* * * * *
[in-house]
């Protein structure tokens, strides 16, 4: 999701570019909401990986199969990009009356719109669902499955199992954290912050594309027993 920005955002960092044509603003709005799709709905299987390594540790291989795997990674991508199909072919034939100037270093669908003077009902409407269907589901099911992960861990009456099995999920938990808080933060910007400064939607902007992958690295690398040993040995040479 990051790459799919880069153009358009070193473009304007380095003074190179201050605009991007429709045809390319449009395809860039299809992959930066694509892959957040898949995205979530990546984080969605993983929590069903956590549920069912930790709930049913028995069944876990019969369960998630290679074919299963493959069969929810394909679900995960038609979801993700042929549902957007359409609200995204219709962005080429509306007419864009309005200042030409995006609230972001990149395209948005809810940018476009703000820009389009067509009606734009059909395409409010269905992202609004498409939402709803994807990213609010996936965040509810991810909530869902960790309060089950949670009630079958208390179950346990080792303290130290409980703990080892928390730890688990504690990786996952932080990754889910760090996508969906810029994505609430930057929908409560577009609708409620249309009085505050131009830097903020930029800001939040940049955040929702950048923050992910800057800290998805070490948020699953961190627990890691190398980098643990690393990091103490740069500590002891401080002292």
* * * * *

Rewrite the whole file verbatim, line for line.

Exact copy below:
[in-house]
């Protein structure tokens, strides 16, 4: 999701570019909401990986199969990009009356719109669902499955199992954290912050594309027993 920005955002960092044509603003709005799709709905299987390594540790291989795997990674991508199909072919034939100037270093669908003077009902409407269907589901099911992960861990009456099995999920938990808080933060910007400064939607902007992958690295690398040993040995040479 990051790459799919880069153009358009070193473009304007380095003074190179201050605009991007429709045809390319449009395809860039299809992959930066694509892959957040898949995205979530990546984080969605993983929590069903956590549920069912930790709930049913028995069944876990019969369960998630290679074919299963493959069969929810394909679900995960038609979801993700042929549902957007359409609200995204219709962005080429509306007419864009309005200042030409995006609230972001990149395209948005809810940018476009703000820009389009067509009606734009059909395409409010269905992202609004498409939402709803994807990213609010996936965040509810991810909530869902960790309060089950949670009630079958208390179950346990080792303290130290409980703990080892928390730890688990504690990786996952932080990754889910760090996508969906810029994505609430930057929908409560577009609708409620249309009085505050131009830097903020930029800001939040940049955040929702950048923050992910800057800290998805070490948020699953961190627990890691190398980098643990690393990091103490740069500590002891401080002292």